The Effects of Money In the passage “The Want of Money” by William Hazlitt, Hazlitt uses various rhetorical strategies to establish his perspective on money. These rhetorical strategies used offer a deeper meaning on how the lack of money affects a person’s everyday life from the way they are judged by society, how they live their daily lives, and their views on themselves internally. With the lack of money and the abundance of it comes different experiences and issues arising from its core foundations. Society often regards someone of high income with respect, love, and appreciation, but the opposite gains only suspicion, distrust, and hatred. Hazlitt explains this phenomenon by stating “it is not to have your opinion consulted or else rejected with contempt, your acquirements carped out and doubted”(Lines 6-7).
Greed for money and material things is one of the deadly sins. Chaucer frequently points this in the Pardoner’s Tale. Chaucer is use his lust for money to describe the kind of materialism. The love of money is the root of all evil. The story depicts the impact of a person’s greed for life.
In the book, Gore quotes Upton Sinclaire, who states “It is difficult to get a man to understand something when his salary depends upon his not understanding it.” In other words, the man’s salary restricts him from not understanding the topic. An Inconvenient Truth shows that whether it be the right thing to do, if the man is not benefiting financially, he does not care. In First World nations, greed overpowers the sense of the morally right direction and overwhelms the common man’s capability to function outside of his salary’s range. Equivalently, greed for modern technology occupies Third World countries’ attention that should be focusing on their former life, the nature-centered one. Therefore, the manipulator of priorities tends to be
Franklin uses many of his ideas to try and convince people about what to follow to achieve wealth. If people continue to be lazy, poverty will catch up with them. When you start to buy things that you don’t really need, you will begin to sell what you really need the most. If you really want to know more about what wealth, try and borrow some money. This will show people that going into debt means giving other people power over your life.
An important theme in The Great Gatsby, by F. Scott Fitzgerald, is the corruption of morals because of wealth. It doesn’t matter if one comes from old or new money, wealth will corrupt the morality of even the humblest. The first example of wealth corrupting morals is in the indifference to infidelity between the married Tom Buchanan and Myrtle Wilson. The next example of wealth corrupting morals is seen in Jordan Baker’s actions to keep her luxurious lifestyle. Third, Jim Gatsby’s pursuit of wealth lead to the corruption of his morals.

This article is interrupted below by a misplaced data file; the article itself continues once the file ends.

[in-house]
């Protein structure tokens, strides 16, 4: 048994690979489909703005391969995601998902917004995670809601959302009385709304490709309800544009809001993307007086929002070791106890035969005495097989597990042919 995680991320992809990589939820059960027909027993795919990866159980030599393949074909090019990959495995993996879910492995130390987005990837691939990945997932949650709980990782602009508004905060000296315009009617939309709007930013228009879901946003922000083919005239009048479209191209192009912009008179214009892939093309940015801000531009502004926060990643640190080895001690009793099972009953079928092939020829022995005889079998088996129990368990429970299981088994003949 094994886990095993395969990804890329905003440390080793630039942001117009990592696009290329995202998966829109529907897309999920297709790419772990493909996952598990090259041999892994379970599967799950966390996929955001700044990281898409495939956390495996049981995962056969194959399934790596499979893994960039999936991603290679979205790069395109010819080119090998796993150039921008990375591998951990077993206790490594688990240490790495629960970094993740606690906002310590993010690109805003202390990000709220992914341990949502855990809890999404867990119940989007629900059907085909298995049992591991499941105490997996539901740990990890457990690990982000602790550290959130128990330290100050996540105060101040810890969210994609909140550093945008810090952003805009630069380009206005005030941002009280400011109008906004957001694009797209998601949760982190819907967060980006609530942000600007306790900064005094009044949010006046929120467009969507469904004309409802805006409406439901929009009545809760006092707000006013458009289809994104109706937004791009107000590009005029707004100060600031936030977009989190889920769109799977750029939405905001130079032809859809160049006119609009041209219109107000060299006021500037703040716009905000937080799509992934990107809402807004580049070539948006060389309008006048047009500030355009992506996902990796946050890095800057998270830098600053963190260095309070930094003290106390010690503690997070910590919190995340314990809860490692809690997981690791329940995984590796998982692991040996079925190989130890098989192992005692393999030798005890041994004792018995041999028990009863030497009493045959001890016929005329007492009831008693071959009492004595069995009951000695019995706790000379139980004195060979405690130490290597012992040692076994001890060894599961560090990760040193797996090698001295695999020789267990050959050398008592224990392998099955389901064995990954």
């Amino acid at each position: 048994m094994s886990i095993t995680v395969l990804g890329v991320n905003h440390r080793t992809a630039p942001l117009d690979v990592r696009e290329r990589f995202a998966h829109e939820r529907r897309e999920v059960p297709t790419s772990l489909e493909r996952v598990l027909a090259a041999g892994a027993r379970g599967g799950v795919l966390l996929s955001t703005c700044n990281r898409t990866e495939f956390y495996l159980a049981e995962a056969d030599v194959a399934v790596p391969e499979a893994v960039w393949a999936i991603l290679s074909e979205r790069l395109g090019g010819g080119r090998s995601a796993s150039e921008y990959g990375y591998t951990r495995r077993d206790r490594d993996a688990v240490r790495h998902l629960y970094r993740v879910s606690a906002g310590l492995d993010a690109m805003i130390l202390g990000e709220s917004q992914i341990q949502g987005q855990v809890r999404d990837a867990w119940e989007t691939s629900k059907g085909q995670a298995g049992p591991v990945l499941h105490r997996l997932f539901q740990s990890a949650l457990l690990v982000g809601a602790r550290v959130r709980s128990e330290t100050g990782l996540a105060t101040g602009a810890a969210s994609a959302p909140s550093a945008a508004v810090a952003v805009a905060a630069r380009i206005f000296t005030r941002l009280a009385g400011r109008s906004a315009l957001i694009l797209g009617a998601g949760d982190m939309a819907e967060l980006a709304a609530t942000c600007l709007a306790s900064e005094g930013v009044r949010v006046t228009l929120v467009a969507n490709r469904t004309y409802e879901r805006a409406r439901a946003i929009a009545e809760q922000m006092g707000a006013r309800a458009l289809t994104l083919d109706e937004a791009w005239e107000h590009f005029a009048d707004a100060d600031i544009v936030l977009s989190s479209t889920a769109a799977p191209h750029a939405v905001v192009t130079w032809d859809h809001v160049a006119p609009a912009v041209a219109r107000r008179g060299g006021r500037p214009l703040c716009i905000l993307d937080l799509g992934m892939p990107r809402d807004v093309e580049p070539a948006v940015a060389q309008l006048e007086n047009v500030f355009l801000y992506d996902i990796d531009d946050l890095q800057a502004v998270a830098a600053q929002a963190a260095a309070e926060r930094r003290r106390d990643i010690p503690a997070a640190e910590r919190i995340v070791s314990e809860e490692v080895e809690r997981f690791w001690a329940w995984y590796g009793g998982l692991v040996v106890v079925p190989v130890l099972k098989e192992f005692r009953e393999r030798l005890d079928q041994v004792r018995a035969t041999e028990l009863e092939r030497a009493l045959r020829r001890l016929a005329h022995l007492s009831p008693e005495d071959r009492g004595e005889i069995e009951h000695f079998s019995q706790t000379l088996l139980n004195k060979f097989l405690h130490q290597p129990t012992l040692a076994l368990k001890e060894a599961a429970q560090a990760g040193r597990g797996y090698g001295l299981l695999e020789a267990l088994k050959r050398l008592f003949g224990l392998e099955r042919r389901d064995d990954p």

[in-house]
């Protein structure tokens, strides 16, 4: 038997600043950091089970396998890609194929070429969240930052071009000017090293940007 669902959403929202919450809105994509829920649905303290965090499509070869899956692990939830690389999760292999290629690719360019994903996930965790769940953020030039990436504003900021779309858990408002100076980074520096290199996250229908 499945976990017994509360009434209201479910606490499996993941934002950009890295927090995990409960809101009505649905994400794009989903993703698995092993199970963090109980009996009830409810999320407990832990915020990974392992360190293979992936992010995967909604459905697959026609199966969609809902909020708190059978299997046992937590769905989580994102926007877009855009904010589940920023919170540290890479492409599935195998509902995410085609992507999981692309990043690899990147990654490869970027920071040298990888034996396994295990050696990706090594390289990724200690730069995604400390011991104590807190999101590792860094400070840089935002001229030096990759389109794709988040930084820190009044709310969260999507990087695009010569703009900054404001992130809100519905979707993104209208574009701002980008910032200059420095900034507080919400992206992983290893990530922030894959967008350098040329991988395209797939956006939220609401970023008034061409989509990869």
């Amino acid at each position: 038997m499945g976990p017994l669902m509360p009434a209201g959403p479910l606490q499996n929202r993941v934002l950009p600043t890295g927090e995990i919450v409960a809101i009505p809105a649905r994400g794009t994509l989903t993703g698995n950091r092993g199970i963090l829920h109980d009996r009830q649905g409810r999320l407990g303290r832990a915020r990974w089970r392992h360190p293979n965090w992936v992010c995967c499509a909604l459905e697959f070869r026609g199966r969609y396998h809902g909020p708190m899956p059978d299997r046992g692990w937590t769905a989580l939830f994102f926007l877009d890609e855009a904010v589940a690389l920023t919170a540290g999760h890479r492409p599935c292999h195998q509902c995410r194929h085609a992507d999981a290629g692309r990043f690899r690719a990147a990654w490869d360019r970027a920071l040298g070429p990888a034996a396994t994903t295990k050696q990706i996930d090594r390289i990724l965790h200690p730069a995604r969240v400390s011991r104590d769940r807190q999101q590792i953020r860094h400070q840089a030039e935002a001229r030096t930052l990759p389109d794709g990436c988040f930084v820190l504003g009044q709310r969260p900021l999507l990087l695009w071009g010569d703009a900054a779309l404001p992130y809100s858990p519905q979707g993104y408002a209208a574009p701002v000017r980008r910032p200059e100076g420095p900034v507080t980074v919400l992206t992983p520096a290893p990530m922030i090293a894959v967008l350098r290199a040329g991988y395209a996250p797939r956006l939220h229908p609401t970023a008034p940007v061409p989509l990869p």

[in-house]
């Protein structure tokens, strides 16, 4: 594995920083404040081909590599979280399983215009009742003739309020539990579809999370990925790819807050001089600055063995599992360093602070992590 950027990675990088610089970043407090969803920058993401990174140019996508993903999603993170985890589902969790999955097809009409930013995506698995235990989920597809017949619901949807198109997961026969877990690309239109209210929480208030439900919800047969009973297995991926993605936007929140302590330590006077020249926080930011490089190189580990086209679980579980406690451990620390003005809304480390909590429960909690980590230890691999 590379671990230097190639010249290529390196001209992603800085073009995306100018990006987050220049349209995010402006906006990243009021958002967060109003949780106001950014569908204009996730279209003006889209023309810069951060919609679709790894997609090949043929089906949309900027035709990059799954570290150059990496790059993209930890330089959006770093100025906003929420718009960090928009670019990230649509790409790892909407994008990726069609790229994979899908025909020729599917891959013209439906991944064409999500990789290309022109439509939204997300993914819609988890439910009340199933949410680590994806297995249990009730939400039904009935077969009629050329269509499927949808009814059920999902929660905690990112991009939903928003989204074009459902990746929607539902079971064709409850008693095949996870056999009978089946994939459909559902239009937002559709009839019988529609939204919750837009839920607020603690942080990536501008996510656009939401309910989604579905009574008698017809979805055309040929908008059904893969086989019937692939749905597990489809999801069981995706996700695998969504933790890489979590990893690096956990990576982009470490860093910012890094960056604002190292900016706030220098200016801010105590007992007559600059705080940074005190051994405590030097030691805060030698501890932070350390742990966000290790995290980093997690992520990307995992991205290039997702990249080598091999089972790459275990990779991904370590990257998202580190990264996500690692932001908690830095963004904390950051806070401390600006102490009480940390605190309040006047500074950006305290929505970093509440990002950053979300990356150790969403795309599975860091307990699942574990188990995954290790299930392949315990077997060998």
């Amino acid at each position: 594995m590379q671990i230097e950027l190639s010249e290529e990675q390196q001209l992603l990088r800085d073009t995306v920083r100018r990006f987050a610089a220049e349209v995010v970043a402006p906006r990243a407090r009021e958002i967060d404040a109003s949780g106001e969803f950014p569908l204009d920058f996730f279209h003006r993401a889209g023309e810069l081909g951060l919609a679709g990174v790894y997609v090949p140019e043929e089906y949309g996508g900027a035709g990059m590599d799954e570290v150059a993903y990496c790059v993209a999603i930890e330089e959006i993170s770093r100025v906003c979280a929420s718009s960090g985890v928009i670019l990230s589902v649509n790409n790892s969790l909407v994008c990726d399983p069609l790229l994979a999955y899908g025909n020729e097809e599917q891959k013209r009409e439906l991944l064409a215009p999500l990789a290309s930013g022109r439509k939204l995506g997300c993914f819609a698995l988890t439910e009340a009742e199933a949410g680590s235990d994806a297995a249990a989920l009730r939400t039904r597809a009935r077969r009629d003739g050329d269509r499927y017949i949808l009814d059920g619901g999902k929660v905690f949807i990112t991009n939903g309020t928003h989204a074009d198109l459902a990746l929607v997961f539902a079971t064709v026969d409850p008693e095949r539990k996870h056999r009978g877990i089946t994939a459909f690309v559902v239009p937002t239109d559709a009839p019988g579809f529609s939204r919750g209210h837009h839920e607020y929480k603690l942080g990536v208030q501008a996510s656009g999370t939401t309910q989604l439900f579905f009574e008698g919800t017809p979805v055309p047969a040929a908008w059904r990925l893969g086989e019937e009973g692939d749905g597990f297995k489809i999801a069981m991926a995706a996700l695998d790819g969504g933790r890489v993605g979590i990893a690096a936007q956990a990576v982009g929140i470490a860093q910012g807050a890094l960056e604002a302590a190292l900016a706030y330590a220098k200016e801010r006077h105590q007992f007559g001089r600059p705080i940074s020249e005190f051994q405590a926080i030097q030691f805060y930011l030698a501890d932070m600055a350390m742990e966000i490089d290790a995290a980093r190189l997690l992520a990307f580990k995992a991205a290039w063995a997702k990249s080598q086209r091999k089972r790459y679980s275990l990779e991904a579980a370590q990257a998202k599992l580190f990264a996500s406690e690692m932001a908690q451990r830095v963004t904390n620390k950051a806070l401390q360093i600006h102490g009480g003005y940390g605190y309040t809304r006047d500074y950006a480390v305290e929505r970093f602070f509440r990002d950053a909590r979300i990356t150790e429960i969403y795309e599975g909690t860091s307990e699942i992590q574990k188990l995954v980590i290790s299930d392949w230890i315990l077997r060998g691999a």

In The Great Gatsby, Jay Gatsby tries to create a life beyond the common one he is given. In Death of the Salesman, Loman demonstrates the obsession of money and possessions. Gatsby and Willy both demonstrate the common tendency to linger in the past and aim for an ideal goal that sacrificing themselves ultimately ends in tragedy.
Wealth Wealth is not only an abundance of valuable possessions but it's also a entity with the power to bring out distinct characteristics in people. Wealth is the cause of many conflicts in society today because some people often change their personas when they acquire wealth. This not only affects them but it also affects the people they associate themselves with. Wealth also causes change in character lifestyle, and breeds a carelessness to the lives of people who have an abundance of it. F. Scott Fitzgeralds novel, The Great Gatsby delineates the theme wealth can breed carelessness using the 3 literary devices of symbolism, irony, and imagery, to generate meaning in his Roman à clef.
Often times we associate material gain with enjoyment and fulfillment, but we fail to understand the side most affected by the uninhibited pursuit of gratification. In F. Scott Fitzgerald’s The Great Gatsby, the wealthy do just that; they climb the steps of social class by stepping over those who are poorer. In the novel, the lower class face degradation caused by the wealthy’s selfish desire for pleasure and satisfaction. Specifically, the Valley of Ashes symbolizes Fitzgerald’s criticism for that very inconsiderate pursuit of self-gain, which creates dire consequences for the poor. Fitzgerald uses figures of speech to describe the Valley to condemn the inequality created by the wealthy’s pursuit of self-growth.
William Hazlitt, author of “On the Want of Money,” strengthens his attitude on financial matters through the grammatical strategies of forlorn and sublime diction, cataloging, and continuous syntax structure. These strategies combine to establish Hazlitt’s stance on money as an imperative component of life. The most apparent strategy used is the immense, extended sentence that Hazlitt uses to convey his thesis that money is the key to success and happiness, but not a necessity in life. This enormous sentence mimics the immense struggles that a person without money would have to endure during their lifetime. Hazlitt presents an impoverished person’s obstacles as continuous and a perpetual amount of brutality; there are no breaks for the lower